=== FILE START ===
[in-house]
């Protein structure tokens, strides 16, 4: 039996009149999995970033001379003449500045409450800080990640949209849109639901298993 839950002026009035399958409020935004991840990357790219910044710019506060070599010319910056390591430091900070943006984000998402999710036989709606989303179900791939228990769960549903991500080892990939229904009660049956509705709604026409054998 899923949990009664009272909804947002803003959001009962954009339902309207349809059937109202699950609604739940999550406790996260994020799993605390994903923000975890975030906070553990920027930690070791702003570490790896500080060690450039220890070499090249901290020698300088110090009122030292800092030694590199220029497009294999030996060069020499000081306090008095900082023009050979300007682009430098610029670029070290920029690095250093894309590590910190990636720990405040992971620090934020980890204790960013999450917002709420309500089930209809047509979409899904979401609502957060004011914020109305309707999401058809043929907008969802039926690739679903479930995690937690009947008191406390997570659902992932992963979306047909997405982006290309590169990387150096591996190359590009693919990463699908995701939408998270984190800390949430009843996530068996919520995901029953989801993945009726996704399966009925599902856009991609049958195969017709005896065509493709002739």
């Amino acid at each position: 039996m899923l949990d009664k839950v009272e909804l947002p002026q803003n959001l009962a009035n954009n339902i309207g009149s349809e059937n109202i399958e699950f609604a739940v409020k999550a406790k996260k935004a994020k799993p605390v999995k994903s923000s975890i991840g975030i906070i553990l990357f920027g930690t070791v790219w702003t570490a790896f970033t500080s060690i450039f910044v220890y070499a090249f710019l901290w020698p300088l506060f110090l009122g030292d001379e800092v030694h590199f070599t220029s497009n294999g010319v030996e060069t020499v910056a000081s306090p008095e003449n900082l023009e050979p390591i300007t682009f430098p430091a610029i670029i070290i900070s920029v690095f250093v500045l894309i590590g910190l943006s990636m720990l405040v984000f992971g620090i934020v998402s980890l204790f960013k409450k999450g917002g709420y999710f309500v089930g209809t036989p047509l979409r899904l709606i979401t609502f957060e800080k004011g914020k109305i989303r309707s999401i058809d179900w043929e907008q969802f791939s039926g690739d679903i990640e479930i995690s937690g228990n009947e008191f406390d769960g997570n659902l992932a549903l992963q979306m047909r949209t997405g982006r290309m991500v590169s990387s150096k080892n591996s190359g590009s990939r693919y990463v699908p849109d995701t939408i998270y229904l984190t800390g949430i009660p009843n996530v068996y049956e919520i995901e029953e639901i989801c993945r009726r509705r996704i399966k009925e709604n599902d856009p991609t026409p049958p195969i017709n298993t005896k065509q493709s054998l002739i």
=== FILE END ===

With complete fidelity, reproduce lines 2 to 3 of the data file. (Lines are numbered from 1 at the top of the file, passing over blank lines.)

């Protein structure tokens, strides 16, 4: 039996009149999995970033001379003449500045409450800080990640949209849109639901298993 839950002026009035399958409020935004991840990357790219910044710019506060070599010319910056390591430091900070943006984000998402999710036989709606989303179900791939228990769960549903991500080892990939229904009660049956509705709604026409054998 899923949990009664009272909804947002803003959001009962954009339902309207349809059937109202699950609604739940999550406790996260994020799993605390994903923000975890975030906070553990920027930690070791702003570490790896500080060690450039220890070499090249901290020698300088110090009122030292800092030694590199220029497009294999030996060069020499000081306090008095900082023009050979300007682009430098610029670029070290920029690095250093894309590590910190990636720990405040992971620090934020980890204790960013999450917002709420309500089930209809047509979409899904979401609502957060004011914020109305309707999401058809043929907008969802039926690739679903479930995690937690009947008191406390997570659902992932992963979306047909997405982006290309590169990387150096591996190359590009693919990463699908995701939408998270984190800390949430009843996530068996919520995901029953989801993945009726996704399966009925599902856009991609049958195969017709005896065509493709002739």
């Amino acid at each position: 039996m899923l949990d009664k839950v009272e909804l947002p002026q803003n959001l009962a009035n954009n339902i309207g009149s349809e059937n109202i399958e699950f609604a739940v409020k999550a406790k996260k935004a994020k799993p605390v999995k994903s923000s975890i991840g975030i906070i553990l990357f920027g930690t070791v790219w702003t570490a790896f970033t500080s060690i450039f910044v220890y070499a090249f710019l901290w020698p300088l506060f110090l009122g030292d001379e800092v030694h590199f070599t220029s497009n294999g010319v030996e060069t020499v910056a000081s306090p008095e003449n900082l023009e050979p390591i300007t682009f430098p430091a610029i670029i070290i900070s920029v690095f250093v500045l894309i590590g910190l943006s990636m720990l405040v984000f992971g620090i934020v998402s980890l204790f960013k409450k999450g917002g709420y999710f309500v089930g209809t036989p047509l979409r899904l709606i979401t609502f957060e800080k004011g914020k109305i989303r309707s999401i058809d179900w043929e907008q969802f791939s039926g690739d679903i990640e479930i995690s937690g228990n009947e008191f406390d769960g997570n659902l992932a549903l992963q979306m047909r949209t997405g982006r290309m991500v590169s990387s150096k080892n591996s190359g590009s990939r693919y990463v699908p849109d995701t939408i998270y229904l984190t800390g949430i009660p009843n996530v068996y049956e919520i995901e029953e639901i989801c993945r009726r509705r996704i399966k009925e709604n599902d856009p991609t026409p049958p195969i017709n298993t005896k065509q493709s054998l002739i």